The software development life cycle, or SDLC, encompasses all of the steps that an organization follows when it develops software tools or applications. Organizations that incorporate security in the SDLC benefit from products and applications that are secure by design. Those that fail to involve information security in the life cycle pay the price in the form of costly and disruptive events.
In an organization that's been around for several years or more, the SDLC is well-documented and usually includes the steps that are followed and in what order, the business functions and/or individuals responsible for carrying out the steps and information about where records are kept.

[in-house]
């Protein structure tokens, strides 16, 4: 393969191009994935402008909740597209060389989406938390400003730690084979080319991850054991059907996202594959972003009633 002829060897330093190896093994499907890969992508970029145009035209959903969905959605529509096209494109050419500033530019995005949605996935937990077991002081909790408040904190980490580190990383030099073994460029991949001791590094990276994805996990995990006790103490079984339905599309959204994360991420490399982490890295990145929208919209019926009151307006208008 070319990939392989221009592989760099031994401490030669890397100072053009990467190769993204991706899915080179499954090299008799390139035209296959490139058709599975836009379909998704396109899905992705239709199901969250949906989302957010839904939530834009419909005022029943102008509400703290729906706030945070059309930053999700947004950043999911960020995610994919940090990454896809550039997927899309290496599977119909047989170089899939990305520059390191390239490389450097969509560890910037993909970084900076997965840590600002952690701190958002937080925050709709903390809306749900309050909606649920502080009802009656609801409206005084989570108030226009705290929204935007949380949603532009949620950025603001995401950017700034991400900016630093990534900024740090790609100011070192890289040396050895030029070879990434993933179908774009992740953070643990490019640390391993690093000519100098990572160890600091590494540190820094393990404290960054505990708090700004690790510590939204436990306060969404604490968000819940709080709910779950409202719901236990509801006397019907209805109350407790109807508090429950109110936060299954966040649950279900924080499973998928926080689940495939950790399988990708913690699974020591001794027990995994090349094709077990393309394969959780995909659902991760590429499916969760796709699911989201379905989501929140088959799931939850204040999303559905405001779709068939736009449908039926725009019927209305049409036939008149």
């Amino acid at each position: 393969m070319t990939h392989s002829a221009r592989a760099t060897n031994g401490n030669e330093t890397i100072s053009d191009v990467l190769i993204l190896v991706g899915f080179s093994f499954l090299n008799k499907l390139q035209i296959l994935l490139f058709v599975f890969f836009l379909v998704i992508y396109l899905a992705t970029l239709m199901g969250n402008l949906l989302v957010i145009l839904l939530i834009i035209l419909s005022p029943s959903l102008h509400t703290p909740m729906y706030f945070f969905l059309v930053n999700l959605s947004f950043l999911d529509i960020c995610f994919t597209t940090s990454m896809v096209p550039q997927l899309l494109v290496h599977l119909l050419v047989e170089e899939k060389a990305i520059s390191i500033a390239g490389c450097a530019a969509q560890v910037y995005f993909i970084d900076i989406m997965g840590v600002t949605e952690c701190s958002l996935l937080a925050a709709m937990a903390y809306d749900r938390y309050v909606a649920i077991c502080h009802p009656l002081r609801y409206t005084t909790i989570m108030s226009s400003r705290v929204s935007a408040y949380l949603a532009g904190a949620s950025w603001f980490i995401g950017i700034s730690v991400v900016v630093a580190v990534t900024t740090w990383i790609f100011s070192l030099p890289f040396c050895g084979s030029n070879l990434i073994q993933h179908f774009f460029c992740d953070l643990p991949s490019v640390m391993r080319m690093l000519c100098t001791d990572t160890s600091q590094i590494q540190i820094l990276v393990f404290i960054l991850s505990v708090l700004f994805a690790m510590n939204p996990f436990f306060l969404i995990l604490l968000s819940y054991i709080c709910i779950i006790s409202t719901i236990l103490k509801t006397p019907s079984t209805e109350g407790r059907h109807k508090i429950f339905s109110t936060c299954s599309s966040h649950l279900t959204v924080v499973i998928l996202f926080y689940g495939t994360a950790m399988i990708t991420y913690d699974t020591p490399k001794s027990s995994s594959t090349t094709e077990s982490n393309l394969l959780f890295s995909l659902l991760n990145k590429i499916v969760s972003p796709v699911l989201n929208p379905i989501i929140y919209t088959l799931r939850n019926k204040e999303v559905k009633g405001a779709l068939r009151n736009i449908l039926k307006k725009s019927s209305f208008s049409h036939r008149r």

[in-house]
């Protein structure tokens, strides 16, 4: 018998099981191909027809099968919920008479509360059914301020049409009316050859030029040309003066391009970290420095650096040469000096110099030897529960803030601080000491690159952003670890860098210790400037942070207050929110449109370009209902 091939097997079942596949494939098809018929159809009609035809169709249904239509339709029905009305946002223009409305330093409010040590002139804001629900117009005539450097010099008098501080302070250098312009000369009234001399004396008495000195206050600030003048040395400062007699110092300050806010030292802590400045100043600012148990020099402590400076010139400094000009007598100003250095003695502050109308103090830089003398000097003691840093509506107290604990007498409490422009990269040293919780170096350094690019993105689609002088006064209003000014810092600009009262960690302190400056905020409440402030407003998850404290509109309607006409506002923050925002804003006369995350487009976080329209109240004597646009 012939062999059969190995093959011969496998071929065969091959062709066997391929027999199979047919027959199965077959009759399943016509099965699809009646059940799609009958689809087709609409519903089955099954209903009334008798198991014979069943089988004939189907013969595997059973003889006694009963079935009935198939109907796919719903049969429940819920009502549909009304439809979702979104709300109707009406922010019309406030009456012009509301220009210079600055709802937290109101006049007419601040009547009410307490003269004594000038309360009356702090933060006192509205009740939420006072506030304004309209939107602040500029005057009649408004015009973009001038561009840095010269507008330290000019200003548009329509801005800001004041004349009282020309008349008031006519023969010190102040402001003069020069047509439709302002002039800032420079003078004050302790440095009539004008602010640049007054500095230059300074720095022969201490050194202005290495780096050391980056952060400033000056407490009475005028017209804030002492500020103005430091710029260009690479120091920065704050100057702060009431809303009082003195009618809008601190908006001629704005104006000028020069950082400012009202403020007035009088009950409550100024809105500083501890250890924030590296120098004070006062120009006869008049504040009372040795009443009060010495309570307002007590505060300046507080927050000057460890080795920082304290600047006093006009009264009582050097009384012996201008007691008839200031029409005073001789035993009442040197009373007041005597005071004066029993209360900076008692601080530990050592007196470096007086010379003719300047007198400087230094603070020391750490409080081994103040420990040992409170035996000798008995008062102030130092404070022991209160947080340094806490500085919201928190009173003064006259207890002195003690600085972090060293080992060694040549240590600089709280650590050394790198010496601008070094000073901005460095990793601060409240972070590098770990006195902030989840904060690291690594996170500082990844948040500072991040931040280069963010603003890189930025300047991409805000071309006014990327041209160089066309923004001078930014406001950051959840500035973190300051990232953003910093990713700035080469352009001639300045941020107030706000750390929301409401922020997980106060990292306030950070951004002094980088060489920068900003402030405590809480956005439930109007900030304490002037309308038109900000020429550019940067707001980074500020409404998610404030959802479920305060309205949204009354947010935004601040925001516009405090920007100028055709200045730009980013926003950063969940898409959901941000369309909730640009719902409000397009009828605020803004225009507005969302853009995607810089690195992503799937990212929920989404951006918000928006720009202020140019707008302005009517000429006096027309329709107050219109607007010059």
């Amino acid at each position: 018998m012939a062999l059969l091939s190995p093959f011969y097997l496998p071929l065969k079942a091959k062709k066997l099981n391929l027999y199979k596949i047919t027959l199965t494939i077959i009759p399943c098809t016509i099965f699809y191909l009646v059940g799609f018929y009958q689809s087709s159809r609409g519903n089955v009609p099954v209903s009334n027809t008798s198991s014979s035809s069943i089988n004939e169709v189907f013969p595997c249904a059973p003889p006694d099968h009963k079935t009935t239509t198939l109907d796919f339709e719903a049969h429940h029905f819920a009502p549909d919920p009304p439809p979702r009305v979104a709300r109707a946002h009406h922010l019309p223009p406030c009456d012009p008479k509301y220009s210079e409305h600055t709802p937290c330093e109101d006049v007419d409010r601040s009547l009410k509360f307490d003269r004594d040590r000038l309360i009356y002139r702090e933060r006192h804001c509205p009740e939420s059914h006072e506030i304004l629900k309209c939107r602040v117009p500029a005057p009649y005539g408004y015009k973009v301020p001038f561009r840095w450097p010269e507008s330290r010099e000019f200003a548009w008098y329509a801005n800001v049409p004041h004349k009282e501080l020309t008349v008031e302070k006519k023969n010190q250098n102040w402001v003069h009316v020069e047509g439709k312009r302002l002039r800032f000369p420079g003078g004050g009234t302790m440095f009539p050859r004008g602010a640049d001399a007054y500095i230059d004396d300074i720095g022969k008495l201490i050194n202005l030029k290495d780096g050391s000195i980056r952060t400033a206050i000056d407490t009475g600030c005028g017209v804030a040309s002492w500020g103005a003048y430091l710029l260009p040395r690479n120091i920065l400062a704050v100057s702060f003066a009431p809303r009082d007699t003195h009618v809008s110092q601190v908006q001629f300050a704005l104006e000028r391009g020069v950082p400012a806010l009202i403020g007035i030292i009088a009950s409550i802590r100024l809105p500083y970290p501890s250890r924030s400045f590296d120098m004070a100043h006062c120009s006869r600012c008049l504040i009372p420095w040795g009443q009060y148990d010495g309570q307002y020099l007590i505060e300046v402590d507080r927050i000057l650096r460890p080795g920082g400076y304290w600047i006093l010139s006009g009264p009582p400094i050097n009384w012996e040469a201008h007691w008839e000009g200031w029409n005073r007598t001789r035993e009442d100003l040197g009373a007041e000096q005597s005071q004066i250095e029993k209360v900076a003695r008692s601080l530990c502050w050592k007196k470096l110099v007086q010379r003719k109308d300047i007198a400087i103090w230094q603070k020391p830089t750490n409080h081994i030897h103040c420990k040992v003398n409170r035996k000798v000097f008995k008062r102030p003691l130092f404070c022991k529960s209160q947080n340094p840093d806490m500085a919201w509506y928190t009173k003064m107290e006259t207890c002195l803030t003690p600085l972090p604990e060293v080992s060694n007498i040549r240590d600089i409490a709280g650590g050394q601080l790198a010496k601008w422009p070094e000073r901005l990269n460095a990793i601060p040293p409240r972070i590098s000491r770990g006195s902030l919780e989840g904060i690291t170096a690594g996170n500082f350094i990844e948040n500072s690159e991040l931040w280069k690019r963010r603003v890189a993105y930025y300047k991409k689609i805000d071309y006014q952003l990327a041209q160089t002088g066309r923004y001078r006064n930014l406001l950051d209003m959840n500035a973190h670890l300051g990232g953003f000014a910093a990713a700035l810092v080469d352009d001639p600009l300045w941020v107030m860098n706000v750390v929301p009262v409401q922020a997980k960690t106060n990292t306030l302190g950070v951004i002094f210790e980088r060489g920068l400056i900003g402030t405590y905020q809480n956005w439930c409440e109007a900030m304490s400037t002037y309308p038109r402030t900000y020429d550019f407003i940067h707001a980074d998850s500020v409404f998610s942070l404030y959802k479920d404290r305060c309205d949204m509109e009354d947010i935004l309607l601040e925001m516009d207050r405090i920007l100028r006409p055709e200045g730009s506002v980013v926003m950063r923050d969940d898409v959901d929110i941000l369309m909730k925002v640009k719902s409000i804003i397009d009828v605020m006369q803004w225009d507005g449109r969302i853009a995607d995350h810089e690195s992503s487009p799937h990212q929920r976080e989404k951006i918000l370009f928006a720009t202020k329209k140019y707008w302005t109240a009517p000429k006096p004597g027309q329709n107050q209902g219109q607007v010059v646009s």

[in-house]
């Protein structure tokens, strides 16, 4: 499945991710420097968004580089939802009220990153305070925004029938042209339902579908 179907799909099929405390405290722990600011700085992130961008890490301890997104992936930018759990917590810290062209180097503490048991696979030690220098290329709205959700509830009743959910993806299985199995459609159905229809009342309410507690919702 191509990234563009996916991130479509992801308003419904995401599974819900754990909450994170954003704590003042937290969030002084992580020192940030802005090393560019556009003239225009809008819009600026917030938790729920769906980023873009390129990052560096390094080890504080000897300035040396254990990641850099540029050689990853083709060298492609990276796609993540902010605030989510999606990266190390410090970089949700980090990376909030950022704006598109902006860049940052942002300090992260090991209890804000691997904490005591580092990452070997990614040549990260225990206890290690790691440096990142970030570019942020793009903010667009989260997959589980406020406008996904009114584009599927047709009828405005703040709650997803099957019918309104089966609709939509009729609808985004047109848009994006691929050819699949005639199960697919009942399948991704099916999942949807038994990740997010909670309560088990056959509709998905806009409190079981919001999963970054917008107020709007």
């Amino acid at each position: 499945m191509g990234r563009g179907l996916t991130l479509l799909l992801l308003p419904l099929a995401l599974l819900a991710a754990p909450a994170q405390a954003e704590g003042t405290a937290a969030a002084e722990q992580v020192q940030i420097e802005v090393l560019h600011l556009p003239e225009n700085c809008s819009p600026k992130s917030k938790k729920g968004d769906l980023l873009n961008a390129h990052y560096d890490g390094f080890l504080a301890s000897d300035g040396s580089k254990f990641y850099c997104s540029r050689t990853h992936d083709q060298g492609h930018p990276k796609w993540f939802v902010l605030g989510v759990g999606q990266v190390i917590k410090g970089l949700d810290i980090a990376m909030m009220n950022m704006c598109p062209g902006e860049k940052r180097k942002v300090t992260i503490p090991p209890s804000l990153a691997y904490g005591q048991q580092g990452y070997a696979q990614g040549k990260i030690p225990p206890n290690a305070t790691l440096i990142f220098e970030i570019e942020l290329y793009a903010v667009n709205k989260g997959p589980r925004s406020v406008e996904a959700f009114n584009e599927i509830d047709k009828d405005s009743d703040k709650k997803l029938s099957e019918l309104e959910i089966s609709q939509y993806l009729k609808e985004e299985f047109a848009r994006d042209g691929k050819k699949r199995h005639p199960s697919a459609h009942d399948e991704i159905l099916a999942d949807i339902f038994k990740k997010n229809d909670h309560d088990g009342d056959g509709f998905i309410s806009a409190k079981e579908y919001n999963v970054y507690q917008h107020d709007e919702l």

A typical SDLC model contains the following main functions: 1>Conceptual definition. This is a basic description of the new product or program being developed, so that anyone reading it can understand the proposed project.
2>Functional requirements and specifications. This is a list of requirements and specifications from a business function perspective.
3>Technical requirements and specifications. This is a detailed description of technical requirements and specifications in technical terms.
4>Design. This is where the formal detailed design of the product or program is developed.
5>Coding. The actual development of software.
6>Test. This is the formal testing phase.
7>Implementation. This is where the software or product is installed in production.
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